As HCI becomes more aware of long-term use experience, users’ retrospection might be one starting point to explore prior interactive use. However, due to the limitation of current methodologies and human memory, research participants might recall specific prior use episodes and less their experience over time. In this note, we examine how to encourage retrospection and reflection concerning the changes of use experience in the past and over time. We have reviewed relevant research and traced the usage of temporal references in those studies, such as diagrams of use measurement over time or the history of interactive products. We propose the notion of temporal anchors as way of capturing and grounding temporal aspects of long term use experience. We have found that methods that include temporal anchors have facilitated opportunities for rich reflections and communications around use experience and temporality.
Temporal Anchors in User Experience Research, Proceedings of Design Interactive Systems. ACM: Vancouver, Canada.
There has been increasing interest in the adoption of UX within corporate environments, and what competencies translate into effective UX design. This paper addresses the
space between pedagogy and UX practice through the lens of competence, with the goal of understanding how students are initiated into the practice community, how their perception of competence shifts over time, and what factors influence this shift. A 12-week longitudinal data collection, including surveys and interviews, documents this shift, with participants beginning internships and full-time positions in UX. Students and early professionals were asked to assess their level of competence and factors that influenced competence. A co-construction of identity between the designer and their environment is proposed, with a variety of factors relating to tool and representational knowledge, complexity, and corporate culture influencing perceptions of competence in UX over time. Opportunities for future research, particularly in building an understanding of competency in UX based on this preliminary framing of early UX practice are addressed.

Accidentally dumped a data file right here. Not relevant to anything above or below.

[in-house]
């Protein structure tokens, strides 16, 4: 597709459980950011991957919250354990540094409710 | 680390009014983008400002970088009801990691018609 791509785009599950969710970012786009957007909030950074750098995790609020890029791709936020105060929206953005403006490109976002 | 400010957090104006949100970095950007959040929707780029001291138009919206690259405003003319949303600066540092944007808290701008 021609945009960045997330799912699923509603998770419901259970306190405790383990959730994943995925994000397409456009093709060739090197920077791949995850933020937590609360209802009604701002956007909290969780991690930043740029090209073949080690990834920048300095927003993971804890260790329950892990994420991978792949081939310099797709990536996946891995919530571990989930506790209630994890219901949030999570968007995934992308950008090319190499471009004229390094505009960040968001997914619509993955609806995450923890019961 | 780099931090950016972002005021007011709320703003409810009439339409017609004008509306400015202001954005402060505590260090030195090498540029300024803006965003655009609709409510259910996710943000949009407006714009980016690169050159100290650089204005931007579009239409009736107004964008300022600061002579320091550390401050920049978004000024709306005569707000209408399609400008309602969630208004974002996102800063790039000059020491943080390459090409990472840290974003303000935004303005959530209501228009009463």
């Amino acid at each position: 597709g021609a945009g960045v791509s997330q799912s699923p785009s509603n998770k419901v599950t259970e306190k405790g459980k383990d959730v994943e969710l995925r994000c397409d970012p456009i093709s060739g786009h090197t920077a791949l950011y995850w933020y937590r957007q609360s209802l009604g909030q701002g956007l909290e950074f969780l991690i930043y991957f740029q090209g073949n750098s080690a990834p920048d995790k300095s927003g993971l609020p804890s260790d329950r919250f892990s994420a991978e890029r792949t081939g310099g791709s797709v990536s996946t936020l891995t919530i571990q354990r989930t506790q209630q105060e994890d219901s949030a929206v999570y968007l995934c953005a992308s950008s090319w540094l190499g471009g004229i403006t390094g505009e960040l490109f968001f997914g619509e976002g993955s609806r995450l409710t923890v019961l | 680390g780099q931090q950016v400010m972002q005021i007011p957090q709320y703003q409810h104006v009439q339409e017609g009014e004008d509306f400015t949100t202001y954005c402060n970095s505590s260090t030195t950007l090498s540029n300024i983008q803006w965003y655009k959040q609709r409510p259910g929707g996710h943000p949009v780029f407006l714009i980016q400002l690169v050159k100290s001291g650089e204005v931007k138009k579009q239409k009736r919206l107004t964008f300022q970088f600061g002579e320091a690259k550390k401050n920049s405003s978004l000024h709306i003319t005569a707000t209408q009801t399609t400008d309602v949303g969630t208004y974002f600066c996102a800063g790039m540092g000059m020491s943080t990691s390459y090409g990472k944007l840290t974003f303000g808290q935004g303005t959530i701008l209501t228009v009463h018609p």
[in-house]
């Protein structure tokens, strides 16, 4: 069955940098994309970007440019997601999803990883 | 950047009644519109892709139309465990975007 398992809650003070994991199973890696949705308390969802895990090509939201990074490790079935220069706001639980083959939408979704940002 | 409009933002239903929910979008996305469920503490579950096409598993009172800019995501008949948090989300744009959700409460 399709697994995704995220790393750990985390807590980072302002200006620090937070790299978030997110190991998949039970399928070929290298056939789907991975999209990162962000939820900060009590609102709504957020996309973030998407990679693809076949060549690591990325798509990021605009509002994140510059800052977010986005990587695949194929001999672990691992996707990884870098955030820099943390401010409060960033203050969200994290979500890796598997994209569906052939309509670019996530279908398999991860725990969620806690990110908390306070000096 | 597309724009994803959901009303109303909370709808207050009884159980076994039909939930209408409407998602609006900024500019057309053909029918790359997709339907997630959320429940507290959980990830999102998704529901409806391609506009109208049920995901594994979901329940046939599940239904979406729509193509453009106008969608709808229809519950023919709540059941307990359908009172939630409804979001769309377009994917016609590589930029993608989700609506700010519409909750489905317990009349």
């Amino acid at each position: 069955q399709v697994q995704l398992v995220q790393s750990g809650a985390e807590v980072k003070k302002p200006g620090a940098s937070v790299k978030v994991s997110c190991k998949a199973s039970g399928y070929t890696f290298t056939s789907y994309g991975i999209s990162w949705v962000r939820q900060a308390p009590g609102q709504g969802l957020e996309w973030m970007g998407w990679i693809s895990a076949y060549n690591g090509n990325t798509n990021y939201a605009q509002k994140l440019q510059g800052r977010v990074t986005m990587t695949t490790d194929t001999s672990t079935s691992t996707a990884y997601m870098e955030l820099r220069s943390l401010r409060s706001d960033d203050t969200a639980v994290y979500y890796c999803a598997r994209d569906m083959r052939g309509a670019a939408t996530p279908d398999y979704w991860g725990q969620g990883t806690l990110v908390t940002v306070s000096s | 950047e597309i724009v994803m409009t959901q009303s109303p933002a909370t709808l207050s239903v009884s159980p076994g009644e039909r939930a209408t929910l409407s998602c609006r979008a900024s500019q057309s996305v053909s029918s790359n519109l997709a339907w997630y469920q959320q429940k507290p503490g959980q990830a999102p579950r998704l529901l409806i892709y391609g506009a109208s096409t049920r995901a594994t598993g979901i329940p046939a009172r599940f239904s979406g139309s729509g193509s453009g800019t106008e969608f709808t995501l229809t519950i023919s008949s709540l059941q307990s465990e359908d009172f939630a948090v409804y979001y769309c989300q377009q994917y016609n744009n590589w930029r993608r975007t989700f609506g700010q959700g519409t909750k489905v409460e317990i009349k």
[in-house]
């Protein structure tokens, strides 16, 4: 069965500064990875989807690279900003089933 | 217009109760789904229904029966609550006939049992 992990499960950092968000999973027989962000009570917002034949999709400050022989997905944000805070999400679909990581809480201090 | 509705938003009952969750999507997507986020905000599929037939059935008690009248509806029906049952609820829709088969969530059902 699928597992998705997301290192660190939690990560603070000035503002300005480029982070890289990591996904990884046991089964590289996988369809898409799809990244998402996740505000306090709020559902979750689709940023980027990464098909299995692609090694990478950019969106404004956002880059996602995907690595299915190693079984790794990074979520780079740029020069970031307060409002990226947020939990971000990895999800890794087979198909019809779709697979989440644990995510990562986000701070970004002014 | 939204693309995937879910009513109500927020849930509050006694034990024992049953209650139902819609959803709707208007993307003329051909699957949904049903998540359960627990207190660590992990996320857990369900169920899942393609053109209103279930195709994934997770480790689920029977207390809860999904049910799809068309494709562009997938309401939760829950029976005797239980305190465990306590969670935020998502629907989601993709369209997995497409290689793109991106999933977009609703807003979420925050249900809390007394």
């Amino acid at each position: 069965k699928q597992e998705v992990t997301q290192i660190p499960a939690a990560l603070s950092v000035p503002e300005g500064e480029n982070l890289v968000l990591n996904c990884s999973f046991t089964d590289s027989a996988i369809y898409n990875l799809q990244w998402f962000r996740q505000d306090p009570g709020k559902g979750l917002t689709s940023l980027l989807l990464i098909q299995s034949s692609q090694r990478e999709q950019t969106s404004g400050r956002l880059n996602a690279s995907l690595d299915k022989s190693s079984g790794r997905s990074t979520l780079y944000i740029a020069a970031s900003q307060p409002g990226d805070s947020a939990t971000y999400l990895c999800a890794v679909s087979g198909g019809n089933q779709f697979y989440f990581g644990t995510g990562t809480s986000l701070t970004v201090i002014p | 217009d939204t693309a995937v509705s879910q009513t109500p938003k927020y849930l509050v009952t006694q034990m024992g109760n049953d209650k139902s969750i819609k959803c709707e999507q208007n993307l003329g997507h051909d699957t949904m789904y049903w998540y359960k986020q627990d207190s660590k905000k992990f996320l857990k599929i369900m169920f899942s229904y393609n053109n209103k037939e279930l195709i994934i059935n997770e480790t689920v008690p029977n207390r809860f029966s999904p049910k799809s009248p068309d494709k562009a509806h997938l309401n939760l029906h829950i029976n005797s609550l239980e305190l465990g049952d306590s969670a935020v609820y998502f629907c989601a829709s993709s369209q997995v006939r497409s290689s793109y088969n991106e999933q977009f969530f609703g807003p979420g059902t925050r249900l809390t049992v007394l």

Gray, C. M. (2014). Evolution of Design Competence in UX Practice. In Proc. of Conference on Human Factors in Computing Systems. ACM Press: New York, NY.
Reflective activities have the potential to encourage students to develop critical skills and awareness of mental models. In this study, I address the emerging identity of early design students as they externalize their evolving conceptions of design through visual and textual reflection. Forty-three students in an introductory human-computer interaction (HCI) course completed weekly textual reflections on a course blog, and completed visual reflections at the conclusion of each of three projects. The weekly blog reflections were intended to document their experience as a developing designer, while the visual reflections represented their personal conception of design within HCI-their rendering of the “whole game”. Through this process of reflection, students externalized their transformation as designers, including an awareness of the pedagogical, social, and cultural factors shaping them, and a growing sense of their personal and professional design identity. Through interviews and additional analysis of eight of these students, a disjuncture was found between conceptions of design in visual and textual reflections, with visual reflections forming a professional, generic design identity, and textual reflections more congruent with the student’s personal identity. Issues relating to lack of representational skill and how these forms of reflection externalize a student’s evolving design philosophy are addressed.
Gray, C. M. (2014). Locating the Emerging Design Identity of Students Through Visual and Textual Reflection. In Proceedings ofDRS 2014. Design Research Society: Umeå, Sweden.